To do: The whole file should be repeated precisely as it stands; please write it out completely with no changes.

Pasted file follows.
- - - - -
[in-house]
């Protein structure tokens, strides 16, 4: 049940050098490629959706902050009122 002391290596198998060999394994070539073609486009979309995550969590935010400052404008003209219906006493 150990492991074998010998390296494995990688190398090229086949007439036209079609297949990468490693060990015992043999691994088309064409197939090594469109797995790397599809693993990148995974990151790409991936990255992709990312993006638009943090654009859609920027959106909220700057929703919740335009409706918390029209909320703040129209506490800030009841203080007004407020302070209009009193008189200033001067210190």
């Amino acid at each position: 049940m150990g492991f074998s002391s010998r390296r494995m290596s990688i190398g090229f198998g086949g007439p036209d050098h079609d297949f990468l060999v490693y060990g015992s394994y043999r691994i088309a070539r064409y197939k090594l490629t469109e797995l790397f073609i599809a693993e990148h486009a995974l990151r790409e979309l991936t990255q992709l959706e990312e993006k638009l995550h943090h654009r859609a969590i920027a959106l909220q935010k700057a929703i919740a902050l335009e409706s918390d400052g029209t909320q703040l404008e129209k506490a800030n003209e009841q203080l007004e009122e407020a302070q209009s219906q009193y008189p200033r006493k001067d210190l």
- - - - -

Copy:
[in-house]
């Protein structure tokens, strides 16, 4: 049940050098490629959706902050009122 002391290596198998060999394994070539073609486009979309995550969590935010400052404008003209219906006493 150990492991074998010998390296494995990688190398090229086949007439036209079609297949990468490693060990015992043999691994088309064409197939090594469109797995790397599809693993990148995974990151790409991936990255992709990312993006638009943090654009859609920027959106909220700057929703919740335009409706918390029209909320703040129209506490800030009841203080007004407020302070209009009193008189200033001067210190």
């Amino acid at each position: 049940m150990g492991f074998s002391s010998r390296r494995m290596s990688i190398g090229f198998g086949g007439p036209d050098h079609d297949f990468l060999v490693y060990g015992s394994y043999r691994i088309a070539r064409y197939k090594l490629t469109e797995l790397f073609i599809a693993e990148h486009a995974l990151r790409e979309l991936t990255q992709l959706e990312e993006k638009l995550h943090h654009r859609a969590i920027a959106l909220q935010k700057a929703i919740a902050l335009e409706s918390d400052g029209t909320q703040l404008e129209k506490a800030n003209e009841q203080l007004e009122e407020a302070q209009s219906q009193y008189p200033r006493k001067d210190l």